Whichever state you do business out of should have a Secretary of State database that will allow you to search for businesses that have registered their names with the state. This will help you determine if your name is already out there being used by another entity. Searching these databases is extremely simple. This is what New Hampshire’s looks like:
Screenshot of NH-SOS search tool from https://quickstart.sos.nh.gov/online/BusinessInquire
3. Do a trademark search
A trademark is something that identifies and distinguishes your brand from someone else’s, like a symbol, design, word, or phrase (for example, a logo).
When you conduct a trademark search, you’re checking to see if anyone else who has registered their business name as a trademark has that same name. This is a really good idea to avoid being sued for trademark infringement in the future. It’s also a really smart way to prevent other people from taking and using your clever business name.
The trademark search can be complicated, so having some help along the way can be beneficial. If you’re thinking about trademarking your business name (and you really, really should), check out the Brand Protection Package, which will take all the searching, legal stuff, and paperwork off your plate. I’m a lawyer and can help you through the entire complex process.
4. Conduct a domain name search
Your business name is nothing if it doesn’t have its own unique domain (website address).
There are lots of ways you can check if a domain is available. Websites like Wix, GoDaddy, Google Domains, and others allow you to do a quick and free search. Make sure your desired name is available, and see if it’s possible to get a .com domain. Others like .biz, .org, etc. are less trusted by customers (and are the first type of address a customer will try when typing it into their browser’s URL bar).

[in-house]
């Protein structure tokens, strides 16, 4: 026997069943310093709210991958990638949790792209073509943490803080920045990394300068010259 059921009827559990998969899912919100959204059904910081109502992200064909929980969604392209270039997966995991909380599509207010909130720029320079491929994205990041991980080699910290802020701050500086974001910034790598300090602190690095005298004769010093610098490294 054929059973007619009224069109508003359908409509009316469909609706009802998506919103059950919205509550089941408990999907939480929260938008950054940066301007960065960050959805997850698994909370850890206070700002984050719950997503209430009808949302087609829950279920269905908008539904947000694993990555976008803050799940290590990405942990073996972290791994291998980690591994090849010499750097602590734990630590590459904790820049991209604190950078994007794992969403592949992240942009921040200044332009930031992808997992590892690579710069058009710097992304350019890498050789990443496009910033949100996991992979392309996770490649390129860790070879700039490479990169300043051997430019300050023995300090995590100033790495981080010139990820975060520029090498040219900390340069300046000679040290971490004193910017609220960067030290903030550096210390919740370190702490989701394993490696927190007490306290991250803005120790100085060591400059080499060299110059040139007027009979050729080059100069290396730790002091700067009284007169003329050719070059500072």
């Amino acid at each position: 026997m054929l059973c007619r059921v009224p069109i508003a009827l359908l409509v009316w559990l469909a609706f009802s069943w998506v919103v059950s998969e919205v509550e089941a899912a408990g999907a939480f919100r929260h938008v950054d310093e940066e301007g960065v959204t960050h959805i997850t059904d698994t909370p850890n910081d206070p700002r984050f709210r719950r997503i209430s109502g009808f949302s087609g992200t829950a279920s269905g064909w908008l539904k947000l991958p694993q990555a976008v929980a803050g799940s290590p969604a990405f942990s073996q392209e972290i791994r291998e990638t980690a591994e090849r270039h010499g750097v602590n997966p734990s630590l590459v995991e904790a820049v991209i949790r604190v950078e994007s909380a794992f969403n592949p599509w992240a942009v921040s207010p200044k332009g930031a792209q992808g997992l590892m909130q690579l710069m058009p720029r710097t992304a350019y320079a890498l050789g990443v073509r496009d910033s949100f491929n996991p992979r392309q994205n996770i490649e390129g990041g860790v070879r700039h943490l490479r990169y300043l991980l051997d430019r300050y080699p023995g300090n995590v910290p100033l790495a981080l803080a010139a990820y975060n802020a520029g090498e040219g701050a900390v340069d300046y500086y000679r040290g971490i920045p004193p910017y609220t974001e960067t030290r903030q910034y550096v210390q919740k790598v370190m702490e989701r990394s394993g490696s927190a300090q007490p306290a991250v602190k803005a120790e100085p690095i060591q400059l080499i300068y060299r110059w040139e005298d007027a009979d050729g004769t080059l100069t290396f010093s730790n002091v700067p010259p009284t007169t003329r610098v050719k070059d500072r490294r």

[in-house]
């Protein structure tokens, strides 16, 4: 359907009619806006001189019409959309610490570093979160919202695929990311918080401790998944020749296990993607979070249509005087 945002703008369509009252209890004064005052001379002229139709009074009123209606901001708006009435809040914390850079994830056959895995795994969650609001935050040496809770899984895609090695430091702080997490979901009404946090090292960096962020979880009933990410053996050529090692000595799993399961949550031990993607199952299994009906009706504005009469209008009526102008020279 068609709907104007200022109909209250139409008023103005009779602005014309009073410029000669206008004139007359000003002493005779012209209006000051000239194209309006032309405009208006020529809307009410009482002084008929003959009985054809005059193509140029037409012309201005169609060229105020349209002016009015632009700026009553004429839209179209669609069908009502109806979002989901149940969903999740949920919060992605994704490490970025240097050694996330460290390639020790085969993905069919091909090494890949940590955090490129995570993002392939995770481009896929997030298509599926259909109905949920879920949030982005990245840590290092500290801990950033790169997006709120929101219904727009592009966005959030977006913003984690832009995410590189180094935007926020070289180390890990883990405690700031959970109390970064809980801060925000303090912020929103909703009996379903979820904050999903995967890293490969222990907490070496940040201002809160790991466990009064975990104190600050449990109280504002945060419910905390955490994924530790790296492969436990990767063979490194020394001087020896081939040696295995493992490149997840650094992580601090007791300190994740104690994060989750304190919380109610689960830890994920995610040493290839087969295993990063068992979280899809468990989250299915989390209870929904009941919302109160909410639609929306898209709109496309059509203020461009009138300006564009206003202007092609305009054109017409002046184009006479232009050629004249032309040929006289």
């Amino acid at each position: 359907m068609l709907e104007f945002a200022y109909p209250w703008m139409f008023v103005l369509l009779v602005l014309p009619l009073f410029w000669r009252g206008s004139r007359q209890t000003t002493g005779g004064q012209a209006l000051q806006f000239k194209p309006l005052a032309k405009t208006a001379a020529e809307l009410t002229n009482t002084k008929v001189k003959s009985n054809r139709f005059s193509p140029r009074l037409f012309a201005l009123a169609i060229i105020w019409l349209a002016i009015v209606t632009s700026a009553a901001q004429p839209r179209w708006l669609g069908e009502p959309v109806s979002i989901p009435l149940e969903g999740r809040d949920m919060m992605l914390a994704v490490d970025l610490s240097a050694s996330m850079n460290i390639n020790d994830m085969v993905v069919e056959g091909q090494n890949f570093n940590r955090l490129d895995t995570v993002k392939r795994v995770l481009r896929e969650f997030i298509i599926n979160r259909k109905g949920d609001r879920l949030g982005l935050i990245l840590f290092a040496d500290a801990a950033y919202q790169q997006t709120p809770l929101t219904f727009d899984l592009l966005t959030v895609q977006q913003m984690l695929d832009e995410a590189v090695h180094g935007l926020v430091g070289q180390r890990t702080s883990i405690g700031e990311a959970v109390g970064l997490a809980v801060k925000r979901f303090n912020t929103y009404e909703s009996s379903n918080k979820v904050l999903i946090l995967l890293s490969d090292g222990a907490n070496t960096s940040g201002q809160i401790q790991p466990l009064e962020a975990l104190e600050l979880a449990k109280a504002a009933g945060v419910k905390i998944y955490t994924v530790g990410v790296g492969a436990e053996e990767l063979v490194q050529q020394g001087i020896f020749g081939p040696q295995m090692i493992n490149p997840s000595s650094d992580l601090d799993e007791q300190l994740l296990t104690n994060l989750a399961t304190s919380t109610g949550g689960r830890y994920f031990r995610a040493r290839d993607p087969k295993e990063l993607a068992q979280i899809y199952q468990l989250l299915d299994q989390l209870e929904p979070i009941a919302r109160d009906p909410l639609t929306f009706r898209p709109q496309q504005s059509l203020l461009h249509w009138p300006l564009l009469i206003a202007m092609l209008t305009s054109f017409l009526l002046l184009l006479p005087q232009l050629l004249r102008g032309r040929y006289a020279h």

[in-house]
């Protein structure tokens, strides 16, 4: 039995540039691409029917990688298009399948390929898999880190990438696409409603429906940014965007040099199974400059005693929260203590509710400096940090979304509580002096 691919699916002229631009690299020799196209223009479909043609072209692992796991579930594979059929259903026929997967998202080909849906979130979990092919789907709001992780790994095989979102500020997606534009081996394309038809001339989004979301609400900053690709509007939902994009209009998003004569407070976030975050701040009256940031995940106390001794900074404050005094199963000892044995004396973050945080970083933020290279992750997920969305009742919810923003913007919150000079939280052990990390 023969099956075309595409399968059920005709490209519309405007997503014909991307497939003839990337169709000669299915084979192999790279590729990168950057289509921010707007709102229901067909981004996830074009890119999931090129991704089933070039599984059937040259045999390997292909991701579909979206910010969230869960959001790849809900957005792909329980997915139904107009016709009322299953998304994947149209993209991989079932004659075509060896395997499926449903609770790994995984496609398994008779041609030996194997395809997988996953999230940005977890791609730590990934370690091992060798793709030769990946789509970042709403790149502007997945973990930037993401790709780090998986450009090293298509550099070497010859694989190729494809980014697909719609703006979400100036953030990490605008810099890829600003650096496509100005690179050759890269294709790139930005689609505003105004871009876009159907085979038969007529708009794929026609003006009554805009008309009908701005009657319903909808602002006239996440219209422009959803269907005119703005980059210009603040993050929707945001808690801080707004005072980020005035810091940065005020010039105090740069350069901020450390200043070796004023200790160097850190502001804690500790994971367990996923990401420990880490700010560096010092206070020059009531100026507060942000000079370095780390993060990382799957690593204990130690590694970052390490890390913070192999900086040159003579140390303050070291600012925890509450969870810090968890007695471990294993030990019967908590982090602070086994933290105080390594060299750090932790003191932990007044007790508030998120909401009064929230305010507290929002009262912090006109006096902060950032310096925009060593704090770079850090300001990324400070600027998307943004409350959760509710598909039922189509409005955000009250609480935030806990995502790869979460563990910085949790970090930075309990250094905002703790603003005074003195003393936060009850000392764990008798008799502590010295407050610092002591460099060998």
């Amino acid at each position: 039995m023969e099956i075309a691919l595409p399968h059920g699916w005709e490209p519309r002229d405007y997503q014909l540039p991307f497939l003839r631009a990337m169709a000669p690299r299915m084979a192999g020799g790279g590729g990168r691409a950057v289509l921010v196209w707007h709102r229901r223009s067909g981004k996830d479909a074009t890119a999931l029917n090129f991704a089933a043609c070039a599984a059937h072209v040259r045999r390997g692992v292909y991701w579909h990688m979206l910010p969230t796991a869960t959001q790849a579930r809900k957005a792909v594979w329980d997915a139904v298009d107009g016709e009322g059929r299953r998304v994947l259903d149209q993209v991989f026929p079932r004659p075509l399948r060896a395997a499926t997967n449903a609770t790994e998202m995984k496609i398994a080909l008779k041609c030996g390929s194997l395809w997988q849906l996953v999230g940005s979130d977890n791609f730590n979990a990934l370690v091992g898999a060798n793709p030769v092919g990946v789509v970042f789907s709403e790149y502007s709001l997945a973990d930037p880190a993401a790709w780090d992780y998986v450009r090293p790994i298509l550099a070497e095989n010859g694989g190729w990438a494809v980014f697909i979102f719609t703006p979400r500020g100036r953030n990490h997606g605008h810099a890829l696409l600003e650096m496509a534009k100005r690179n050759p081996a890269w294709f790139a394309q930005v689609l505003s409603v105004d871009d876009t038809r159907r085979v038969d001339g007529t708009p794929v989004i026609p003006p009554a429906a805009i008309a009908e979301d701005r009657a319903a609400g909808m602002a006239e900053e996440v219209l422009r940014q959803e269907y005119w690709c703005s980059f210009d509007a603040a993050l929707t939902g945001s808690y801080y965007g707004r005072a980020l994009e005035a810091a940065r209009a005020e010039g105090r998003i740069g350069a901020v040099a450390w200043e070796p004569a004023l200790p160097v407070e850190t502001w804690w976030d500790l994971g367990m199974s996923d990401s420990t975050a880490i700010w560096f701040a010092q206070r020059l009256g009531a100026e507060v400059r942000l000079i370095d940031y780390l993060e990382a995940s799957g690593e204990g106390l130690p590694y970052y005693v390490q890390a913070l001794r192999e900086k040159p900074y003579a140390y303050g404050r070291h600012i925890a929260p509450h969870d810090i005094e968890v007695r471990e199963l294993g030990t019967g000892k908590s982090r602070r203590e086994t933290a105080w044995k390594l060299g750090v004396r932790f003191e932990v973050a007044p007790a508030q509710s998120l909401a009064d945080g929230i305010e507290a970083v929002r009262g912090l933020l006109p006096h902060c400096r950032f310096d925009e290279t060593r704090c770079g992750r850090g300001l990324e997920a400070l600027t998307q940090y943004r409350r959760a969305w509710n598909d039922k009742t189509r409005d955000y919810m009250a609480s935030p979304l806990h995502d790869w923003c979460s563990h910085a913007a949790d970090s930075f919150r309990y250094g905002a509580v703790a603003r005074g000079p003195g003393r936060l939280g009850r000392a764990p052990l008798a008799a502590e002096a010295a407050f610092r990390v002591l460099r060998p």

Feedback1. Ask friends and family their thoughts
Run your name idea by a diverse group of your family and friends. Ask for their opinions and tell them to be brutally honest. Consider their feedback and adjust your chosen name if necessary.
2. Test your name
Try using your name for a little while. If you receive negative feedback from customers about the name (or if you’re finding folks are having trouble finding you online), adjust accordingly. If you have to make changes or rebrand, it’s better to do it earlier in your business journey before you have a large customer or client base.
Putting It Together
Using this three stage process, formation, research, and feedback, will ensure your name is not only appropriate, but is dynamic and will help identify you in the market and separate you from your competitors.
Having a well researched, well thought out business name is just part of growing your business and protecting your money. For other ways to protect and grow your business, check out the free masterclass that’s running right now: 5 Steps to Legally Protect & Grow Your Online Business.
The masterclass will help you avoid 3 big mistakes that could be putting your revenue at risk, make sure you’re running your online business safely and legally, build authority and trust, protect your content, and help you understand and choose the best structure for your business.
Don’t miss out! Catch it while it’s still free!
For other ways to protect your money and business, watch the free masterclass: How to Legally Protect & Grow Your Online Business So You Can Keep More of the Money You Make